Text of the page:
Sure, sometimes I feel under-appreciated. Who doesn’t? The many thankless tasks that I complete that go unnoticed and unthanked–it happens.
But most recently, I’ve noticed how much credit I get for things that I just don’t deserve. I feel like an imposter. The general consensus is that I’m generous, “a nice guy.” But I know my darkness. I feel like the character William, from the film Almost Famous who explodes when the character Penny Lane declares him to be “sweet.” “Where do you get sweet? I am dark and mysterious, and pissed off! And I could be very dangerous to all of you. You should know that about me.”
Yeah, that’s me. Dark, mysterious, pissed off. Just this week I purposely drove 50 yards or so down a one-way street the wrong way just to to avoid going around the block. Dangerous.
Most recently I got way too much praise for something I did out of sheer impatience. I was standing in line at a Kaiser pharmacy behind a young man who had to be at least 18 years old, but appeared to have no clue about the process for ordering or paying for medication that he apparently needed right away. He showed up to get the prescription with no money and no credit card. The attendant let him use the phone to call his parents thinking they could give a credit card number over the phone to cover the co-pay. For some reason this was no longer (if it ever had been) allowed. There was a lot of shrugging and “well, I don’t know what to tell you” going on and they were about to let him make another phone call while the line continued to build when I called out loudly to the cashier, “Is this about a $10.00 co-pay?”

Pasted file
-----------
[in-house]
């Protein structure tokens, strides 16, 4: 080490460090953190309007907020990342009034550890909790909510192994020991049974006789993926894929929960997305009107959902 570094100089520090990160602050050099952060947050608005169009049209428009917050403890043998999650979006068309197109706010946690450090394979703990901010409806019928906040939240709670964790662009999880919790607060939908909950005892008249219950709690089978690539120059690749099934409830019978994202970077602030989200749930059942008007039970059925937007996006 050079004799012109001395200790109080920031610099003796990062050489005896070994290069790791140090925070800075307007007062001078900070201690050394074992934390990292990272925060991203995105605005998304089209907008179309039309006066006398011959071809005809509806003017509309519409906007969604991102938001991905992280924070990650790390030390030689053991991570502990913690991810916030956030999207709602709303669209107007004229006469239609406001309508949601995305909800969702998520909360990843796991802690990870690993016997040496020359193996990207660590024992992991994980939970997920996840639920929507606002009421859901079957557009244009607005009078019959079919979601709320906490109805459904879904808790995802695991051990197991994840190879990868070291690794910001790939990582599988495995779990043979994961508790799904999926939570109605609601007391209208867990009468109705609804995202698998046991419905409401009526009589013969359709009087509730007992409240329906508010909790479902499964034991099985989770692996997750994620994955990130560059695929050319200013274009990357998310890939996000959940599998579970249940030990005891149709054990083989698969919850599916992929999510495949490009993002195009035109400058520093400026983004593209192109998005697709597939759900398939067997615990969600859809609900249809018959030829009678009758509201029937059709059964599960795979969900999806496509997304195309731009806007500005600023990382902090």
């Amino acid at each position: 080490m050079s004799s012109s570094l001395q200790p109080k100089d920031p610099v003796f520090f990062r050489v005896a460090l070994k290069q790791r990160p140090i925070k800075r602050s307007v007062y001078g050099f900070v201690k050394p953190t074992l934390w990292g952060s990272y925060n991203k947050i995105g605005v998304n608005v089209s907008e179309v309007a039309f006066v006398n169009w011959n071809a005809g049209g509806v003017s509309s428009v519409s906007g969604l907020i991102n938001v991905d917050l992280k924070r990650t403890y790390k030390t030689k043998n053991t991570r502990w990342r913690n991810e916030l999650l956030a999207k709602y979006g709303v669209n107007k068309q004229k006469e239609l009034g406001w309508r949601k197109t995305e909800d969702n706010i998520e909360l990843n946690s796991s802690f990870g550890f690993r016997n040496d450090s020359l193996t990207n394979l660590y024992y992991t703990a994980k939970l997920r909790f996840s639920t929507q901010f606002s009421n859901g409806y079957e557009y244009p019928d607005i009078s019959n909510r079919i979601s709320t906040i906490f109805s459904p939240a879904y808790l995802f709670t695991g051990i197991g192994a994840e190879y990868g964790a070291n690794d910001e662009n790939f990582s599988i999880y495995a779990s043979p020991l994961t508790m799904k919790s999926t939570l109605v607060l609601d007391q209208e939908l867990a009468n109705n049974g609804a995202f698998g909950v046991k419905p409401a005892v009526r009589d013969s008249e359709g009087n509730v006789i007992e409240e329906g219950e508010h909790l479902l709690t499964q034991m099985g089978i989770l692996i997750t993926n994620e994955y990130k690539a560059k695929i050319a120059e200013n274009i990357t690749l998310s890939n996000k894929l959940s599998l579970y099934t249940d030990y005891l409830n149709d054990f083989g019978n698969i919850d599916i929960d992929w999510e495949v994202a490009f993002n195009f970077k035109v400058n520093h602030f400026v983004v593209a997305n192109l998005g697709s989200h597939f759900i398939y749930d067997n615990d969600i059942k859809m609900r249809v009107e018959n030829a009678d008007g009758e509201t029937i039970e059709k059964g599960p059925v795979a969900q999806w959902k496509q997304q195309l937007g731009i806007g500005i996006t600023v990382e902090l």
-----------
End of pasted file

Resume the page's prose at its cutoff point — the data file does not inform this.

She looked up at me, startled, unsure if she could share such privileged information, and so I asked her again speaking more slowly and more clearly. She finally answered in the affirmative, and I leaned forward and slapped a $10 bill on the counter and said to the kid, “I got you covered on this one.”
What appears to be naked and unexpected generosity is often confusing, so it took a second for her and the boy to realize that I was willing, without question, to pay the toll for the kid’s medicine. Finally, the boy thanked me profusely, and the cashier told me repeatedly what a nice person I was for doing this. The guy behind me tapped me on the shoulder. “You paying for him, man? You’re like, paying it forward. Man, that is really cool.”
What I was paying for was convenience and my own impatience. It was well worth the ten bucks to get to the front of the line and not have to wait any longer for the Kaiser people to figure out what to do with this kid. but the people who witnessed the transaction were left with the impression that I was just an exemplary guy. Extra credit, see?
After keeping the same eyeglass frames for 8 years, I changed them up recently. One friend told me they made me look “edgy”–my true self becoming more apparent.
I also jaywalk–frequently.
For now, I’ll stick with the generally false impression I’ve created. It helps me to navigate the world with a good reputation. Only you, my 12 faithful readers, will know the real truth.